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Transforming refining best practices with 3D virtualmodels
, INOVx Solutions, Irvine, California;
Renner, K. M.
, Chevron GlobalManufacturing, San Ramon, CaliforniaThe technology, from laser scanning to management of change, is mature, functional, cost-effective and proven
For every type of business, there are certain techniques, methods, processes or activities that are more effectivethan others. They deliver optimal outcomes with fewer problems and a minimum of unforeseen complications.This is the concept of "best practices;" it is simple and powerful. Best practices are based on efficient andrepeatable procedures that have proven themselves over time for large numbers of people.Technologies that support these best practices have a history of steady evolution punctuated by discrete stepchanges. Computing technologies have resulted in a new level of efficiency and effectiveness within the refiningand processing industries. For example, today we take e-mail and information sharing over networks for granted,however, imagine the regression in current work processes if we had to suddenly revert to voice messages andphysical mail.Such technological step changes or breakthroughs play a dual role in the progression of a company's best practices.Not only do they provide better ways to execute existing work practices, these breakthroughs are often significantand strong enough to loosen the natural tendency of established practices to persist unchallenged. This allowspractices and methodologies to be re-examined, re-defined and improved. Therefore, it is doubly important thattechnological breakthroughs be embraced as soon as they are viable and cost-effective.For plant operations and asset management, the "next big thing" in support of best practices may be a surprise, because much of the underlying technology has been in use in product design and entertainment arenas for years.This technology—involving 3D virtual models of production facilities and assets—is transforming the way we work,replacing 2D abstract representations such as isometric drawings that are more difficult to read and can divergefrom reality.In this article, we take a look at the role of 3D virtual models in best practices, where visualizations that precisely match a plant's actual facilities and assets are presented and navigated on computers in your offices, in the field orover the Internet. This article starts by describing some actual applications in refining and then discusses how 3D virtual models are constructed, maintained and applied in support of plant engineering, turnarounds,maintenance, inspection and operations.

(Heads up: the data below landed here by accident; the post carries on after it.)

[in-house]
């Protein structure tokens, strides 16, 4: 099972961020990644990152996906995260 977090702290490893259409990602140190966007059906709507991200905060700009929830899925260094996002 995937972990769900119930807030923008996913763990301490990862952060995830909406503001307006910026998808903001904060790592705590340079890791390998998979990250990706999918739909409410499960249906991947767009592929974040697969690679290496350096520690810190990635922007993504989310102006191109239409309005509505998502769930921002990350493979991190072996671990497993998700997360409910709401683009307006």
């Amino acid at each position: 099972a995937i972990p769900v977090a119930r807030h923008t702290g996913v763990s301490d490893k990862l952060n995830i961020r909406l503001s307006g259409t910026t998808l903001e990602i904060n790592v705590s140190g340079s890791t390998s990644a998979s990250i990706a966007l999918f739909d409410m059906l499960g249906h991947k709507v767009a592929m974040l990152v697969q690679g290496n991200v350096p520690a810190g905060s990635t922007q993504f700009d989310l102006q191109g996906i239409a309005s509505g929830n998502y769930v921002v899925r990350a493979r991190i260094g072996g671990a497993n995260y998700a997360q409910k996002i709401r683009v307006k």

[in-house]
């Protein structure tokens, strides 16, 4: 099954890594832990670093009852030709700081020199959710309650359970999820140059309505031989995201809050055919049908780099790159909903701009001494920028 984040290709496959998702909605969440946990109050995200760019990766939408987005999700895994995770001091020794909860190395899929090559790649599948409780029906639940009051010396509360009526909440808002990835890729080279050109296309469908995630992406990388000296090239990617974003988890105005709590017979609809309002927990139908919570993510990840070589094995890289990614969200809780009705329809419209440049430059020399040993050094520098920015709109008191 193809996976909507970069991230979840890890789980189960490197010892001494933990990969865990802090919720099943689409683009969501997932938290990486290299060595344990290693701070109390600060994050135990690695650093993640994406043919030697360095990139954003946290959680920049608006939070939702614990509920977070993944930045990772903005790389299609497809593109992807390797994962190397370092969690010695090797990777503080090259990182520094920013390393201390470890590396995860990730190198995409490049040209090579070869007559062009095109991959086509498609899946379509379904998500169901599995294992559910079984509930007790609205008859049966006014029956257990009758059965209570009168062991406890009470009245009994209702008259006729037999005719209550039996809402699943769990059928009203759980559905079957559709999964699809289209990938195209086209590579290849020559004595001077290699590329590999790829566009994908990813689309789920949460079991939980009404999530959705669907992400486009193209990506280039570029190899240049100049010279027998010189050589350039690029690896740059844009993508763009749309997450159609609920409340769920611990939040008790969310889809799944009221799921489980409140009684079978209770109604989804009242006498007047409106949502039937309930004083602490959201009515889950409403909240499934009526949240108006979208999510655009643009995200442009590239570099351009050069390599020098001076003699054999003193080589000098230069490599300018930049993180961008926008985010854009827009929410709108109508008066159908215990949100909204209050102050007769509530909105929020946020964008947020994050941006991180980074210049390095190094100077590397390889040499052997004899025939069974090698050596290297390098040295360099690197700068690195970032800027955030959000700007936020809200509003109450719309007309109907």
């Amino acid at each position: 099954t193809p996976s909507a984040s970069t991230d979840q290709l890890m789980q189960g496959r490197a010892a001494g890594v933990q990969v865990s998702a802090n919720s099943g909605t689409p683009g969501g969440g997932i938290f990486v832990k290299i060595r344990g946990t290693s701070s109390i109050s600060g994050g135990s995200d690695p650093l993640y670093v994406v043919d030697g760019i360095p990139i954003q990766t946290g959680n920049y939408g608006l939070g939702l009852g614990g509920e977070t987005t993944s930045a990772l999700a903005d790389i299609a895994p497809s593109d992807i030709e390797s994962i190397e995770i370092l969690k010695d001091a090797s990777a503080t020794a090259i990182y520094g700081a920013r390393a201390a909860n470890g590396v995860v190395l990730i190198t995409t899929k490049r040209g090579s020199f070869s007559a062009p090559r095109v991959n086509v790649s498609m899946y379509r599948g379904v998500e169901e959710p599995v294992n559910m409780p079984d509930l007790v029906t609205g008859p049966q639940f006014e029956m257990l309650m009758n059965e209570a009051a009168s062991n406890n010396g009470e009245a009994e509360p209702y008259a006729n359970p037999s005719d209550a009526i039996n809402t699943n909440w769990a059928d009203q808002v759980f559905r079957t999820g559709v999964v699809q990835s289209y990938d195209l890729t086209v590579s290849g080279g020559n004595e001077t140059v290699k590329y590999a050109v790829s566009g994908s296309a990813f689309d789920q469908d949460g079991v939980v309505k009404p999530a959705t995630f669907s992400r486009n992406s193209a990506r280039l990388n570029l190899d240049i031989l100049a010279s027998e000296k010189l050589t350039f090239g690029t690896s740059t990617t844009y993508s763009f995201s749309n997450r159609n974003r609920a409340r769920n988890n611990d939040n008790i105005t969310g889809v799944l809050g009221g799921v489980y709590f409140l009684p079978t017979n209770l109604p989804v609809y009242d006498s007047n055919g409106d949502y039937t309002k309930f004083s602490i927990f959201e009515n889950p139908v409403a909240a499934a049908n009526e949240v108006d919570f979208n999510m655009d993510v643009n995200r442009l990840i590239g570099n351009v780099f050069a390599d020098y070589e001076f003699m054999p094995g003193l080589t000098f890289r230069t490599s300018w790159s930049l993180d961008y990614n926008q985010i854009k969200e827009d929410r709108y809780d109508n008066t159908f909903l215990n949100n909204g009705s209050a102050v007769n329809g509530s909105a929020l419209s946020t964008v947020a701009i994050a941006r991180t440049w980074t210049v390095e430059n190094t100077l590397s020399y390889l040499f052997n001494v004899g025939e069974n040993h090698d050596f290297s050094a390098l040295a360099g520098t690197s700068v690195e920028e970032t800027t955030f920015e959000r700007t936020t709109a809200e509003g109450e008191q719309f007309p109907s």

3D virtual models in engineering.
The process industries have completely adopted 3D technology incomputer-aided design (CAD) systems for initial plant design and engineering. However, the models anddocumentation created in these processes do not serve operating and maintenance tasks over the productive life of the assets. This is because the "as-designed" CAD representations often deviate from "as built" or field conditionsand, over time, become less representative of the actual plant and equipment. (The 3D virtual models typically arenot updated as modifications are made to process equipment, nor is it cost-effective to maintain these CADmodels.) A refinery requiring a major upgrade of its blending and shipping facilities recently faced a similar situation.